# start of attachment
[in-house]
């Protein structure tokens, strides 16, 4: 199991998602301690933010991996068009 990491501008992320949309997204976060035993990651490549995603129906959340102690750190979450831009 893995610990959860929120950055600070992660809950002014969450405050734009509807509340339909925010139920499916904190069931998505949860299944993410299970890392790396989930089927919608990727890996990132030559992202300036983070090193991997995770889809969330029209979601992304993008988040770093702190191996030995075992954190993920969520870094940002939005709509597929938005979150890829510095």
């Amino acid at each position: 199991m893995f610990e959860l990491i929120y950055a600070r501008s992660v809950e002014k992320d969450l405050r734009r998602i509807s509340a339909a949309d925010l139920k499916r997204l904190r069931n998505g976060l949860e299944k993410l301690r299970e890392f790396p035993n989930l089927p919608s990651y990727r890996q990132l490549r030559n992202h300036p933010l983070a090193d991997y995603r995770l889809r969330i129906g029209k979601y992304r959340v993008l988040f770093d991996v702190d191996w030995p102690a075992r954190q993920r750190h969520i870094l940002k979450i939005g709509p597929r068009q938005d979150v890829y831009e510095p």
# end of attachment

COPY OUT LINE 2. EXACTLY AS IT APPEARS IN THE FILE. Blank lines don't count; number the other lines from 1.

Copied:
């Protein structure tokens, strides 16, 4: 199991998602301690933010991996068009 990491501008992320949309997204976060035993990651490549995603129906959340102690750190979450831009 893995610990959860929120950055600070992660809950002014969450405050734009509807509340339909925010139920499916904190069931998505949860299944993410299970890392790396989930089927919608990727890996990132030559992202300036983070090193991997995770889809969330029209979601992304993008988040770093702190191996030995075992954190993920969520870094940002939005709509597929938005979150890829510095």